There’s a generation of older Southern sportsmen that came of age shooting limits of quail on just about any stroll through the hedgerows and clear-cuts. Heck, these old-timers make it sound like quail were so plentiful back then they were almost a nuisance to deal with.
Those days have become part of the region’s romanticized history. There are no more 15-covey hunts and no more leisurely walks. Quail hunting on public land today is an adventurous pursuit. Only 40 years ago, taking a whitetail buck would make a small town’s newspaper. Now, a limit of quail is more newsworthy. The roles have reversed, sure, but that doesn’t mean the hunt is over, especially down in Georgia. Your shoulders won’t hurt from a game vest loaded with birds as it would have in the past, but your legs should ache from walking across the expansive Wildlife Management Areas that Georgia has been aggressively managing for quail over the last five years.
If golf is, as Mark Twain described, “a good walk spoiled,” then a successful quail hunt is the opposite. A long trek across lands once tilled by farmers and pummeled by artillery can still produce coveys worthy of the effort from an old Southern hunter.
SLEEP IN, HUNT LATE
In the field, the dog points, paralyzed by a smell. The scent means birds could be nearby. Hunters quickly move in, not worried about making too much noise as they shuffle through the brush. Unlike skittish deer and small game, a covey is not likely to be lost because of commotion.
Bursting from a stand of weeds, the covey explodes like a land mine. It’s always surprising to hear the sudden whir of wings, a sound almost as loud as the drum of a distant copter. Hunters empty their guns with a couple of staggered shots. If birds don’t fall, excuses take flight. Someone shot just in front, just behind, just below…
“This ain’t deer hunting,” as one official at the Georgia DNR said. True. It’s a gentleman’s sport, and that means doing it on a humane schedule. There’s no need to rise at the crack of dawn or sit with your teeth chattering atop a wobbly stand. Still, with bobwhite numbers so low, scouting is necessary. If you find an area dense with coveys, you’re in luck. Often, quail will hold in the same covey–as long as it remains undisturbed–for extended periods of time. This is why deer hunting is a great way to scout for good habitat. If you happen across thick weeds, brush, hedges or overgrown ditches on your way to the deer stand on a Georgia WMA, make a mental note. It’s likely to hold a bird or two.
A good quail hunt is as simple as it gets. With deer and duck hunting becoming more and more technical, hunters find themselves drawn to the history and culture of chasing bobwhites. Maybe that’s because the tradition of quail hunting doesn’t center on the shooting but on the wilderness experience and camaraderie. Folks gather in the early afternoon, dressed in sturdy upland boots and brush pants, often seeming content to swap stories instead of hunt. After the jokes are told and business closed, they’ll take a long, sometimes arduous walk intending to kick up a few birds.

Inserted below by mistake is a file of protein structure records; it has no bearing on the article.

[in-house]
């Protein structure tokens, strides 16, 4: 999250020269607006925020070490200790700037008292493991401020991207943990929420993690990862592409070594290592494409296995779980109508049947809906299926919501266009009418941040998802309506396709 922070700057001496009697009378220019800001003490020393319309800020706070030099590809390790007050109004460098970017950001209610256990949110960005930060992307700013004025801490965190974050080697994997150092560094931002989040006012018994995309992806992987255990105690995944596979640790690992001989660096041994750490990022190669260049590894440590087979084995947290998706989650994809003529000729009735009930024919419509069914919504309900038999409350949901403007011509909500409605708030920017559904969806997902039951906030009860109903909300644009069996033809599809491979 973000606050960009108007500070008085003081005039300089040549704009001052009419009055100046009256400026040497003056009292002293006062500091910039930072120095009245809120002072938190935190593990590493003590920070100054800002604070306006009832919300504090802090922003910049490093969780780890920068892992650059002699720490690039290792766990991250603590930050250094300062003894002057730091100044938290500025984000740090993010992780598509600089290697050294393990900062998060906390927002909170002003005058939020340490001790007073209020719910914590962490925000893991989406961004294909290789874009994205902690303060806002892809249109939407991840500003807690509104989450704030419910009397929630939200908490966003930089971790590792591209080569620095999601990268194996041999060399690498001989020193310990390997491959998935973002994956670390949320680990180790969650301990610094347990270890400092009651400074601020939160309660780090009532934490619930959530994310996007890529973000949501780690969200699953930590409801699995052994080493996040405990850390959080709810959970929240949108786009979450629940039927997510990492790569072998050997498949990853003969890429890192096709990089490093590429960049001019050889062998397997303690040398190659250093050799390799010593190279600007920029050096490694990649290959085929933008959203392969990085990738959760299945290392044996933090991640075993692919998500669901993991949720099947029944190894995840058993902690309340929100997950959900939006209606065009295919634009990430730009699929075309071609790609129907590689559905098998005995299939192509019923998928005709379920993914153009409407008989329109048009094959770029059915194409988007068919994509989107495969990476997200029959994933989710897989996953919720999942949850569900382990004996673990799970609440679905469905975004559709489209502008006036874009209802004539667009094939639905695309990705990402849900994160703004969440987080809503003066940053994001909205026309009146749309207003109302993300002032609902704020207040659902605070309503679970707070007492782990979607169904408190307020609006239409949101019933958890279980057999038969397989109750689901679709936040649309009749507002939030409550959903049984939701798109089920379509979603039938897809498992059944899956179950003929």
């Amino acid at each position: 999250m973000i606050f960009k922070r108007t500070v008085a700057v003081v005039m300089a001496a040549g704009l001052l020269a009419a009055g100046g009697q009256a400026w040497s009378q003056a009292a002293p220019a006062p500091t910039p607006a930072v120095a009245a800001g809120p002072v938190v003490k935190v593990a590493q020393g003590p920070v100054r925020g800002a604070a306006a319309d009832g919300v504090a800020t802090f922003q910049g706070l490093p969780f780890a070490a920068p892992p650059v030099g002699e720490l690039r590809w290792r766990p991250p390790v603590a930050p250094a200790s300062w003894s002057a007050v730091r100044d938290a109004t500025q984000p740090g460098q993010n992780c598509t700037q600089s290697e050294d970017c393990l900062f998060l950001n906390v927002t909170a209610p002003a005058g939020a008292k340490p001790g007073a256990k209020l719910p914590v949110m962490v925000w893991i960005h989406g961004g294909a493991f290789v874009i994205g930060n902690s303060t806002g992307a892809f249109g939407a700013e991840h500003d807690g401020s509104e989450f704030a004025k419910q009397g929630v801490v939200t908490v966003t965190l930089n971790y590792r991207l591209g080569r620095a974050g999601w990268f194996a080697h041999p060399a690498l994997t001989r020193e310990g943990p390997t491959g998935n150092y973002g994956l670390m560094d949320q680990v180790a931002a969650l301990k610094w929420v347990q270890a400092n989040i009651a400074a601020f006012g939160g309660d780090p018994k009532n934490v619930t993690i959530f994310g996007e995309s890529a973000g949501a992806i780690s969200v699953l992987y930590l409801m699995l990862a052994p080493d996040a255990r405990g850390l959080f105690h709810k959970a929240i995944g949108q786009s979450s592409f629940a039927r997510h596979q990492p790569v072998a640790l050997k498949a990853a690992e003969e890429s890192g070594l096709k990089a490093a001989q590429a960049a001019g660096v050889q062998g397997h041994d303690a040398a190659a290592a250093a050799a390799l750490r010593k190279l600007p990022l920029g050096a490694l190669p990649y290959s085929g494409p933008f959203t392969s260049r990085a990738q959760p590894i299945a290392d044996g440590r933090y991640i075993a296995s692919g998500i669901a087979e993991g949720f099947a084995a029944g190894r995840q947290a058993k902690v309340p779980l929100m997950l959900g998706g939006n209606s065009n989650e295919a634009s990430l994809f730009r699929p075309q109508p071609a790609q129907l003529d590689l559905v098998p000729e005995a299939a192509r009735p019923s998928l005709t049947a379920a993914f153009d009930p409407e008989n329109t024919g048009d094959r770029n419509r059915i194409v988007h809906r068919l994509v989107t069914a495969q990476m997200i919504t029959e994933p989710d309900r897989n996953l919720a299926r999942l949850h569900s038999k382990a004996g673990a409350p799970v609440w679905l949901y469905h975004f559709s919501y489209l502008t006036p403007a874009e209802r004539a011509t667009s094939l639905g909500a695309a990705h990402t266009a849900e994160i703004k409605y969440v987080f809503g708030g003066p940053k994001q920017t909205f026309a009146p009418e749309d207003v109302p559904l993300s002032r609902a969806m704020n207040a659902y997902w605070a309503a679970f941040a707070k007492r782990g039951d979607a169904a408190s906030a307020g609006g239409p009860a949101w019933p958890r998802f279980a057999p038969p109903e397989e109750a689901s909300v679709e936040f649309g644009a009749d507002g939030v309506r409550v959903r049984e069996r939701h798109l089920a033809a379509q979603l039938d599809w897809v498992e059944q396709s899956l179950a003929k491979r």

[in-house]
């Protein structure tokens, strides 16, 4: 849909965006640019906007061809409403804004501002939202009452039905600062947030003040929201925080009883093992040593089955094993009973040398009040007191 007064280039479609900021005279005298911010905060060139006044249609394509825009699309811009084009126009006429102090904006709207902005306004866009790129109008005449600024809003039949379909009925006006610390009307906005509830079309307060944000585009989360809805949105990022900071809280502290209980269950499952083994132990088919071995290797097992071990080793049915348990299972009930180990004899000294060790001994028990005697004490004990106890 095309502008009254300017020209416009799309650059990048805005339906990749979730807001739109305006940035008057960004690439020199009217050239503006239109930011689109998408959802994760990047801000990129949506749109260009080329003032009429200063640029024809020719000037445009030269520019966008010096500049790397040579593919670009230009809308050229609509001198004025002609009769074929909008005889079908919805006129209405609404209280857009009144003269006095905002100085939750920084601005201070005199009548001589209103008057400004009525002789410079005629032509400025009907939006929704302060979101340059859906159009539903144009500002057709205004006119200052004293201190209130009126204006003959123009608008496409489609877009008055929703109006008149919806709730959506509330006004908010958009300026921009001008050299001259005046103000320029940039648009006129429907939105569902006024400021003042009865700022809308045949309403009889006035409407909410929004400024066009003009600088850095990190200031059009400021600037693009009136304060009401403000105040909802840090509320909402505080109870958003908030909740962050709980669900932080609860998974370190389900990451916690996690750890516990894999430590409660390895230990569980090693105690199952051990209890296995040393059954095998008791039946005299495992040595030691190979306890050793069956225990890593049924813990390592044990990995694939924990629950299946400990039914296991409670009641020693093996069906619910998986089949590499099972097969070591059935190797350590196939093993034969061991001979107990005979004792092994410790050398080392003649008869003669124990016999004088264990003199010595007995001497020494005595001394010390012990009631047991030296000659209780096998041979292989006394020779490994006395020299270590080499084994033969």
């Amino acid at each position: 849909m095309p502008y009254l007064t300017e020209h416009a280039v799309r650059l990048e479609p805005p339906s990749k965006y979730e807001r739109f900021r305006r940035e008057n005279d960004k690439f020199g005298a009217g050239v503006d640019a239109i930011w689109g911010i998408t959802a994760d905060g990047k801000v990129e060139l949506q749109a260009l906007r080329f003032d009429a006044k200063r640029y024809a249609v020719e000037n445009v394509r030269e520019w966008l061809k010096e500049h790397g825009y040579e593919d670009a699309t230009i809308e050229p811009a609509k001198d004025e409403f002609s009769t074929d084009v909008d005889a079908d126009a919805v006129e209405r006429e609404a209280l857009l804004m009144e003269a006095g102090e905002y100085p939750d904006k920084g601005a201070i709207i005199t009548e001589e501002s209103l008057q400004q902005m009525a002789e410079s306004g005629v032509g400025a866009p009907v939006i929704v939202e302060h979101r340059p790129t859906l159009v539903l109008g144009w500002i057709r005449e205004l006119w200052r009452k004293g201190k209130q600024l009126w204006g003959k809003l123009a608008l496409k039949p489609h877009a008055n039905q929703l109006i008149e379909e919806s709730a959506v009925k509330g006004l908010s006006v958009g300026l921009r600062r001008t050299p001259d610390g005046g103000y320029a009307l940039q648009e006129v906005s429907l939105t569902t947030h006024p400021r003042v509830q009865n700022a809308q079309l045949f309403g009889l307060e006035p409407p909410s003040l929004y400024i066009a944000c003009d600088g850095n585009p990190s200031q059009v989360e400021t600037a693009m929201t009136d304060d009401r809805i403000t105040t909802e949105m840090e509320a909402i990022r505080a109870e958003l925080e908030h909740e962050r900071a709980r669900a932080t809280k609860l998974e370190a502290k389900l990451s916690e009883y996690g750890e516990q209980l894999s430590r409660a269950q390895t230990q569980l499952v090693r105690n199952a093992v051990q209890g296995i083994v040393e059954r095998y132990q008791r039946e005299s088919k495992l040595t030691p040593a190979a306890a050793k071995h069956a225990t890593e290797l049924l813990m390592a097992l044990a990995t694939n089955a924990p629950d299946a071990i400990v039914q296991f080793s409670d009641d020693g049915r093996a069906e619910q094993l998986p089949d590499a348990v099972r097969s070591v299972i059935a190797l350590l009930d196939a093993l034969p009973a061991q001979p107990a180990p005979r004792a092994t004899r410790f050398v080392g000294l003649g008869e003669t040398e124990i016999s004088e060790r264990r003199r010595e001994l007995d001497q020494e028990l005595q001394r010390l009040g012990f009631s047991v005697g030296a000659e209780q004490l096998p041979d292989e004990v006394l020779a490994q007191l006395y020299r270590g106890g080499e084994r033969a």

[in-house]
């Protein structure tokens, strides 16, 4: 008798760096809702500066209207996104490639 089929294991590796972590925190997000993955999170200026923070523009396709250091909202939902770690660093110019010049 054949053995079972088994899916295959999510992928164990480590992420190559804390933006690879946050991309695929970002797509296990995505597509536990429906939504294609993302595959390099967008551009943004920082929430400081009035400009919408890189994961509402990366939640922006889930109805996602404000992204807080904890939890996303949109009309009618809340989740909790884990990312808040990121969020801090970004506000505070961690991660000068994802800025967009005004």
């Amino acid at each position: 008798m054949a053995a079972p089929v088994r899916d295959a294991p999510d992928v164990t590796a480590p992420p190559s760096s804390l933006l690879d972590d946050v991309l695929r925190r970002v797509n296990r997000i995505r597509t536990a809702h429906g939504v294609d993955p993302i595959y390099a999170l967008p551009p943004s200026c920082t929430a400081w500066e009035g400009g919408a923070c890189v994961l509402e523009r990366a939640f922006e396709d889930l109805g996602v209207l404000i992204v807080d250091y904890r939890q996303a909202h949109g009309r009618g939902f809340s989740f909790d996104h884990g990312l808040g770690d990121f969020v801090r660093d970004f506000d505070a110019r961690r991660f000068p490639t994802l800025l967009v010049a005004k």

HABITAT ON THE REBOUND
A fall from grace is the simplest way to describe the decline in quail habitat in Georgia from the 1960s to the late ’90s, a period in which the state lost 70 percent of its quail population. As a result, the Georgia DNR implemented the Bobwhite Quail Initiative in 1999.
Under the program, 15 counties south of Macon were selected to participate, with the intention of building better nesting and brood-rearing habitat. Private landowners within these counties whose property meets certain criteria can apply for funds to help them make these improvements. Meanwhile, on public lands the DNR continues to manage habitat and monitor the nesting of quail. In the last five years wildlife managers have seen a marked increase in population. More important, quail numbers are stabilizing.
A NEW SPORT
Quail hunting in its modern form has picked up what it once lacked: a challenge. Hunters must now combine woodsmanship and scouting with patience and endurance. In the glory days all you needed was a dog, a gun and a clear-cut. The equipment list hasn’t changed, but it takes more cunning on the part of a hunter to find areas that are potential quail havens. And these days, quail hunters have taken a page from the playbook of still-hunters. The game is more about pursuit–working trails and groves for miles in search of elusive coveys, instead of relying on the dogs to do all the work.
If you don’t jump a covey or two by the end of the hunt, all is not lost. A walk in the countryside is also a chance to reconnect with what are becoming scarce slivers of nature, protected from suburban growth, where both the hunter and the bobwhite are at home.
The best hunting is on private land or commercial plantations. Still, public hunts are plentiful in Georgia. Some are quota hunts and require an application, such as the ones hosted at Di-Lane WMA. Lake Seminole and Mayhaw WMAs, on the other hand, don’t have quotas and are open to hunt on select days of the week. The season runs November 13 through February 28, with a limit of 12 birds.
Contact: Georgia’s DNR (770-918-6400; www.georgiawildlife.dnr.state.ga.us).